Personalizing with Project-Based Learning
After working closely with home school families, the district started looking at project-based learning (PBL) as an option and visited High Tech High in California. In the project-based model, subjects are integrated rather than taught as stand-alone blocks such as math, language arts, and social studies. PBL is integrated into secondary instruction focusing on four Cs…collaboration, critical thinking, communication, and creativity. All projects in the PBL classes are built around these district competencies.
The district also uses Project Lead The Way (PLTW) curriculum at all levels. The elementary program uses PLTW Launch for their science curriculum, the middle school takes semester electives through PLTW Gateway, and the high school has a STEM program using PLTW. A growth mindset is integrated into all PLTW courses. The location for the high school PLTW program is fitting as the building was used as a job skills workspace before Berrien Springs purchased it.
For 90-minute blocks, all year long, 9th-12th graders can study biomedical science, engineering, or computer science. Students say these courses have more hands-on science than the high school science classes and prepare them for the workforce. In the biomedical course observed, students examined evidence in microscopes, read autopsy reports on their Chromebooks, wrote questions and comments on the desktops, and recorded notes in their scientific journals. In the Principles of Biomedical Science course, students used the same equipment and tools used by lab professionals to determine factors that led to the death of a fictional person. BSPS also offers a second biomedical course called Human Body Systems. Students in this course learn about the human body as they add organs and tissue to a skeletal Maniken®.
It takes more than engaging PLTW curriculum to make the program successful. The teachers and community are a large part of its success as well. Teachers go through extensive training to teach PLTW. High school teachers spend two weeks “taking” the course so they have completed everything the students will be doing. Middle school teachers spend one week, while elementary teachers have a three-day training and online professional development on the modules. Staff also train other staff. Businesses and organizations partner with the district by serving on the advisory council while others provide guest speakers or open their doors to students for field trips or internships. Students are also able to earn college credit for the PLTW courses.
Growing in Elementary School
Giving students opportunities to grow begins early at Berrien Springs. BSPS opened their first Young 5’s program in 2015-16 at Mars Elementary. The program uses similar curriculum and standards as the kindergarten classes, and is designed as a growth year for students. Many who attend Young 5’s become strong student leaders in their kindergarten classes.
Students in the elementary schools check their growth three times a year through NWEA. They know their scores, how to read the report, and what they need to work on to improve. This ownership of learning and understanding of growth begins in first grade. Comfortable seating that can be rearranged for a variety of learning activities and group sizes can be found in classrooms and the school culture includes filling buckets to show their Shamrock Pride in themselves and their school.
At Sylvester Elementary, students in grades 3-5 participate in WIN (What I Need) time for 40 minutes every day. During this time, students who need extra support in reading or math meet with their teachers in small groups of 1-3. Music and PE teachers provide supplemental activities to students who are at or above current expectations. This additional time allows all students to grow in their learning at their own pace.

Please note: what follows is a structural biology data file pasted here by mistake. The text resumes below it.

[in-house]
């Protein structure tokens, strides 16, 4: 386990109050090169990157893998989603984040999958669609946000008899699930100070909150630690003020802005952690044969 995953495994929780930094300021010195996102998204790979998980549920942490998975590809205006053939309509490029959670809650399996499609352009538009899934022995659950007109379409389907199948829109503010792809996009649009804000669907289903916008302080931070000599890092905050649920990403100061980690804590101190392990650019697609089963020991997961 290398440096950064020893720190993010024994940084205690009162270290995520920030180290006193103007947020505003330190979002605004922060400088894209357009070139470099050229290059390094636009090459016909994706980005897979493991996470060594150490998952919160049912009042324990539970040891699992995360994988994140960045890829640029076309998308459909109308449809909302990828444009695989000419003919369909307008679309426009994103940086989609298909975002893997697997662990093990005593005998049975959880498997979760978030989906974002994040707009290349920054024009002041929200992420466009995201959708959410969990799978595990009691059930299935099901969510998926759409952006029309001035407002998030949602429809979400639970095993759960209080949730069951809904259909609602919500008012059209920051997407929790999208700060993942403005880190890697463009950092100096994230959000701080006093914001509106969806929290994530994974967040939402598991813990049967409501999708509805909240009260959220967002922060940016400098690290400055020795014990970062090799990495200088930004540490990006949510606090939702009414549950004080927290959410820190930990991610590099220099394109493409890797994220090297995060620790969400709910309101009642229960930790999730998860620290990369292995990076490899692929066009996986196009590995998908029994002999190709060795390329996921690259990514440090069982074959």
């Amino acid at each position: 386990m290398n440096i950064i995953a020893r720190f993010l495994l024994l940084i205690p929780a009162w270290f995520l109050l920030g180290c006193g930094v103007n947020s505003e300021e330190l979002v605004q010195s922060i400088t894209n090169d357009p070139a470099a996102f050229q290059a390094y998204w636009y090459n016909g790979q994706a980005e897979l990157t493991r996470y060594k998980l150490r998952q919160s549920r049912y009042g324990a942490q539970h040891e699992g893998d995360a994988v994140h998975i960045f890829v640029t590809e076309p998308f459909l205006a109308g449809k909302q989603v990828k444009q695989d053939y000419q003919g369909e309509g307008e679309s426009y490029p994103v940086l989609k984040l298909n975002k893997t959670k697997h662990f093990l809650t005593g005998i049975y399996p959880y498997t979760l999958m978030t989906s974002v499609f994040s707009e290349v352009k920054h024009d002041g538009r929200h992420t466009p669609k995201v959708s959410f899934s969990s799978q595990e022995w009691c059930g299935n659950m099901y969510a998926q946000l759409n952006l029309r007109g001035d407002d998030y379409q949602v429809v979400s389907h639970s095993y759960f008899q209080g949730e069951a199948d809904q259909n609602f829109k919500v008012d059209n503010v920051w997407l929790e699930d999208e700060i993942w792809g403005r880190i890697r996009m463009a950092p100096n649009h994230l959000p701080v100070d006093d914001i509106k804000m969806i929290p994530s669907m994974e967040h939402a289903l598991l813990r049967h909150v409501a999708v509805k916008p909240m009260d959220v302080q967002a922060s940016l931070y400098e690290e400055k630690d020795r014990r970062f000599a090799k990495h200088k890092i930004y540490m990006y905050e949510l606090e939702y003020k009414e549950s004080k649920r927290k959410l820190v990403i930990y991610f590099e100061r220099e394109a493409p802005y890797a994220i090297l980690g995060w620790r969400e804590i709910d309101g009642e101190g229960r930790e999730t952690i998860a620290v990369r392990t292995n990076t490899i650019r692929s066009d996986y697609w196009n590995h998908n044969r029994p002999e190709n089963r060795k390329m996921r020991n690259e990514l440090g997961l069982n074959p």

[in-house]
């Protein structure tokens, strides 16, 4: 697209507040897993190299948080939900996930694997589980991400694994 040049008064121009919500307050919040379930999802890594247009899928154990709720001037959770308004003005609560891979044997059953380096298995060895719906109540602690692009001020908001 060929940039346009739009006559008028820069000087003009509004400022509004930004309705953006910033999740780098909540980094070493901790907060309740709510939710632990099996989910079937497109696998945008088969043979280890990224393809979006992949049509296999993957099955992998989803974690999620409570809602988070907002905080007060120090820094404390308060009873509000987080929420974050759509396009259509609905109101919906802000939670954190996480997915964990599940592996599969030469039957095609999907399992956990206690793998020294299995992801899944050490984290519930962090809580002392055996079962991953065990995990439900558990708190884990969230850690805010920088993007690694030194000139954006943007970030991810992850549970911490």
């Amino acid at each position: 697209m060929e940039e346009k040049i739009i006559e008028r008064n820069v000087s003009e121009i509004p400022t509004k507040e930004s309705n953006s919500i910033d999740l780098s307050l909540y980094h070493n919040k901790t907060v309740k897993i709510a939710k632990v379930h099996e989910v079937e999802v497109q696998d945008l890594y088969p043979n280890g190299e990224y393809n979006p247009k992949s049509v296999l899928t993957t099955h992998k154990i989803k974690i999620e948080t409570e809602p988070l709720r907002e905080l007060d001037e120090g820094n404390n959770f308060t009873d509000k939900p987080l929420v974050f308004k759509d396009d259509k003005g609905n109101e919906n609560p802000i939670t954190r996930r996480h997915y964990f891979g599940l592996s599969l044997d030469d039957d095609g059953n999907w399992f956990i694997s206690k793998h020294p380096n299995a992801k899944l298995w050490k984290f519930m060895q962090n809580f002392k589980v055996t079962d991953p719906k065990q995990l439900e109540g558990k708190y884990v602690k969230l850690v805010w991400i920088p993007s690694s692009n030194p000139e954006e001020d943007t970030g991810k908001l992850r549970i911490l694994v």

Every student at Sylvester is viewed as an individual and staff provide every opportunity for them to learn at their best. For students who have a hard time staying in the green zone, a “crash and bump” room has been created. A student may go to this room with an adult they trust and use the equipment to jump, kick, bounce, and crawl. After expending this energy, the student can return to the classroom ready to learn. One student uses the room every morning for 10 minutes and has not had an office referral since starting this practice.
Sending a teacher to the Adult Sensory Room when a class has a lot of office referrals is sometimes needed for students to learn. In these situations, another teacher or administrator will “tag in” the classroom so the classroom teacher can “tag out.” In the Sensory Room teachers can doodle, work puzzle books, and spend time reflecting on what is happening in the classroom. This time allows both students and the teacher to keep growing.
Berrien Springs offers elementary students and families the ability to learn together at home 100% of the time. A Michigan certified teacher is assigned to each child to assist families with content, strategies, and support. Like all other students in the district, virtual students have a variety of choices including online and home school partnership elective courses.
Options for Growth in High School
The feel of Berrien Springs’ campus is similar to a college campus where students are coming and going all day. Students fluidly move from one program to another, taking courses at the high school, the virtual academy, Project Lead The Way STEM building, CTE at other schools, and through the Parent Partnership. In order to have this movement around campus be successful, the district has high expectations for behavior which are discussed and modeled during the first full week of school. A high level of trust in the students is also required.